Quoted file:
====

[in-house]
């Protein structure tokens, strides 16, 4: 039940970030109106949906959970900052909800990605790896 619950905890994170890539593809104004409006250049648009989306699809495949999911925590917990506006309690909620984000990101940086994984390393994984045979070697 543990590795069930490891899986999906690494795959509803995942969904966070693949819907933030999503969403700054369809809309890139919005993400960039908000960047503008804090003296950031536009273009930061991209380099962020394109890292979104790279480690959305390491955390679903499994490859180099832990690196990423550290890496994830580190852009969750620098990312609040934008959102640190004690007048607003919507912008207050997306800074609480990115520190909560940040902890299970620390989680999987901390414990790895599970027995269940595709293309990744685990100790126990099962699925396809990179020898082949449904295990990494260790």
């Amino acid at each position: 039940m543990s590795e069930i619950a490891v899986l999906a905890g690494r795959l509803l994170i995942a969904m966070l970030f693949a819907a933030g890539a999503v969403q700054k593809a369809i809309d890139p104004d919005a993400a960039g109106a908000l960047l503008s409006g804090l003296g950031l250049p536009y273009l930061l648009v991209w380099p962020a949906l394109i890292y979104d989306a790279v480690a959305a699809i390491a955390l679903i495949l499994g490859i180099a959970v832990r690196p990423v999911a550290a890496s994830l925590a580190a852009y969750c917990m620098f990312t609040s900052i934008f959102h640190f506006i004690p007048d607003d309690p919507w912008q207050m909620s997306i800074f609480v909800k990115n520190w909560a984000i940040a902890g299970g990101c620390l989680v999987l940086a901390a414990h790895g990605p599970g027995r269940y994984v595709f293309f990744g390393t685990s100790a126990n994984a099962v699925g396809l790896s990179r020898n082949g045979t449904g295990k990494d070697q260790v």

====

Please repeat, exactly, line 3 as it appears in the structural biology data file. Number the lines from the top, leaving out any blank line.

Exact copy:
């Amino acid at each position: 039940m543990s590795e069930i619950a490891v899986l999906a905890g690494r795959l509803l994170i995942a969904m966070l970030f693949a819907a933030g890539a999503v969403q700054k593809a369809i809309d890139p104004d919005a993400a960039g109106a908000l960047l503008s409006g804090l003296g950031l250049p536009y273009l930061l648009v991209w380099p962020a949906l394109i890292y979104d989306a790279v480690a959305a699809i390491a955390l679903i495949l499994g490859i180099a959970v832990r690196p990423v999911a550290a890496s994830l925590a580190a852009y969750c917990m620098f990312t609040s900052i934008f959102h640190f506006i004690p007048d607003d309690p919507w912008q207050m909620s997306i800074f609480v909800k990115n520190w909560a984000i940040a902890g299970g990101c620390l989680v999987l940086a901390a414990h790895g990605p599970g027995r269940y994984v595709f293309f990744g390393t685990s100790a126990n994984a099962v699925g396809l790896s990179r020898n082949g045979t449904g295990k990494d070697q260790v």